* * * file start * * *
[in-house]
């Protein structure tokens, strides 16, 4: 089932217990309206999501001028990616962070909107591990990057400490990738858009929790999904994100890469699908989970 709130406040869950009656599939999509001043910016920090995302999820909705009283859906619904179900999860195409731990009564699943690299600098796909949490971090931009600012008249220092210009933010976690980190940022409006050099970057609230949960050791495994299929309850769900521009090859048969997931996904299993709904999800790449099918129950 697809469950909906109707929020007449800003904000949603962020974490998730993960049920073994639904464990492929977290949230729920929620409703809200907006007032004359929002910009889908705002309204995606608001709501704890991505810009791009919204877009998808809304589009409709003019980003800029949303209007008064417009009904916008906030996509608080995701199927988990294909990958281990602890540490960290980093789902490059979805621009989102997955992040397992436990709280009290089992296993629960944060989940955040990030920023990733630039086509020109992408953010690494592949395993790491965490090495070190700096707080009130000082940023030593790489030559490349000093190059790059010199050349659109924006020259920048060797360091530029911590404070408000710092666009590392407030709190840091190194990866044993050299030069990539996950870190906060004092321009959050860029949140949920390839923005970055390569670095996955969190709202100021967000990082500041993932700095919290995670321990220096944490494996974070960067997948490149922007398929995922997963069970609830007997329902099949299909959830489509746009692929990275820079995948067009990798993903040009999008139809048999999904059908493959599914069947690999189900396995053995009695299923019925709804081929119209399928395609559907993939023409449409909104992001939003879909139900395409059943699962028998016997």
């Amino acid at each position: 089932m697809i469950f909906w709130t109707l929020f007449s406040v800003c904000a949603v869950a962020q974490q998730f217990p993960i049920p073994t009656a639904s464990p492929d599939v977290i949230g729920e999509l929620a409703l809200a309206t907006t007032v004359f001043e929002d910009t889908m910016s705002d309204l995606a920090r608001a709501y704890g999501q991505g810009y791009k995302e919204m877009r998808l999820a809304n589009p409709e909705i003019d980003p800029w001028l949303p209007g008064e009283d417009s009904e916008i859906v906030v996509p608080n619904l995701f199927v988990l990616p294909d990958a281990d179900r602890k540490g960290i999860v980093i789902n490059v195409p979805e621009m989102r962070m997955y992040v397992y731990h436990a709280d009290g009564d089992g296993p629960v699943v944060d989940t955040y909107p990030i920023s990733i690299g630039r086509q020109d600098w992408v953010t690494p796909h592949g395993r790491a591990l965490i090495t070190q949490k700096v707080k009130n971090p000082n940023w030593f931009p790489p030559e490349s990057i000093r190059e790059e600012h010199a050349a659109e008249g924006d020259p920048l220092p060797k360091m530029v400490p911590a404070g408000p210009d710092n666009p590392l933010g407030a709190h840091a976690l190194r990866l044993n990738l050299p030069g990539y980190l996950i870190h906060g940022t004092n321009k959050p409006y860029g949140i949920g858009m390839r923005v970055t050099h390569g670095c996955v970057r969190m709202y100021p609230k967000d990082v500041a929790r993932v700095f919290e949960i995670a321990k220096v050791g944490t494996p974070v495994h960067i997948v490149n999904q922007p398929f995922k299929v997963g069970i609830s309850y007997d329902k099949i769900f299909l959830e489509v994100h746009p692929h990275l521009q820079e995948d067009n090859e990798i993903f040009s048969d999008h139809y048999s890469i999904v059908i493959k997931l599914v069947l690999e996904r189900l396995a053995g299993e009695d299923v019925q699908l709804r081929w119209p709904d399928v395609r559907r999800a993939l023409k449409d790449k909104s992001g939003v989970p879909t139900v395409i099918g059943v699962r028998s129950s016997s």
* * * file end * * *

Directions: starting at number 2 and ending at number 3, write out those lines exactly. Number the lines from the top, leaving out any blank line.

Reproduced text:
């Protein structure tokens, strides 16, 4: 089932217990309206999501001028990616962070909107591990990057400490990738858009929790999904994100890469699908989970 709130406040869950009656599939999509001043910016920090995302999820909705009283859906619904179900999860195409731990009564699943690299600098796909949490971090931009600012008249220092210009933010976690980190940022409006050099970057609230949960050791495994299929309850769900521009090859048969997931996904299993709904999800790449099918129950 697809469950909906109707929020007449800003904000949603962020974490998730993960049920073994639904464990492929977290949230729920929620409703809200907006007032004359929002910009889908705002309204995606608001709501704890991505810009791009919204877009998808809304589009409709003019980003800029949303209007008064417009009904916008906030996509608080995701199927988990294909990958281990602890540490960290980093789902490059979805621009989102997955992040397992436990709280009290089992296993629960944060989940955040990030920023990733630039086509020109992408953010690494592949395993790491965490090495070190700096707080009130000082940023030593790489030559490349000093190059790059010199050349659109924006020259920048060797360091530029911590404070408000710092666009590392407030709190840091190194990866044993050299030069990539996950870190906060004092321009959050860029949140949920390839923005970055390569670095996955969190709202100021967000990082500041993932700095919290995670321990220096944490494996974070960067997948490149922007398929995922997963069970609830007997329902099949299909959830489509746009692929990275820079995948067009990798993903040009999008139809048999999904059908493959599914069947690999189900396995053995009695299923019925709804081929119209399928395609559907993939023409449409909104992001939003879909139900395409059943699962028998016997």
């Amino acid at each position: 089932m697809i469950f909906w709130t109707l929020f007449s406040v800003c904000a949603v869950a962020q974490q998730f217990p993960i049920p073994t009656a639904s464990p492929d599939v977290i949230g729920e999509l929620a409703l809200a309206t907006t007032v004359f001043e929002d910009t889908m910016s705002d309204l995606a920090r608001a709501y704890g999501q991505g810009y791009k995302e919204m877009r998808l999820a809304n589009p409709e909705i003019d980003p800029w001028l949303p209007g008064e009283d417009s009904e916008i859906v906030v996509p608080n619904l995701f199927v988990l990616p294909d990958a281990d179900r602890k540490g960290i999860v980093i789902n490059v195409p979805e621009m989102r962070m997955y992040v397992y731990h436990a709280d009290g009564d089992g296993p629960v699943v944060d989940t955040y909107p990030i920023s990733i690299g630039r086509q020109d600098w992408v953010t690494p796909h592949g395993r790491a591990l965490i090495t070190q949490k700096v707080k009130n971090p000082n940023w030593f931009p790489p030559e490349s990057i000093r190059e790059e600012h010199a050349a659109e008249g924006d020259p920048l220092p060797k360091m530029v400490p911590a404070g408000p210009d710092n666009p590392l933010g407030a709190h840091a976690l190194r990866l044993n990738l050299p030069g990539y980190l996950i870190h906060g940022t004092n321009k959050p409006y860029g949140i949920g858009m390839r923005v970055t050099h390569g670095c996955v970057r969190m709202y100021p609230k967000d990082v500041a929790r993932v700095f919290e949960i995670a321990k220096v050791g944490t494996p974070v495994h960067i997948v490149n999904q922007p398929f995922k299929v997963g069970i609830s309850y007997d329902k099949i769900f299909l959830e489509v994100h746009p692929h990275l521009q820079e995948d067009n090859e990798i993903f040009s048969d999008h139809y048999s890469i999904v059908i493959k997931l599914v069947l690999e996904r189900l396995a053995g299993e009695d299923v019925q699908l709804r081929w119209p709904d399928v395609r559907r999800a993939l023409k449409d790449k909104s992001g939003v989970p879909t139900v395409i099918g059943v699962r028998s129950s016997s």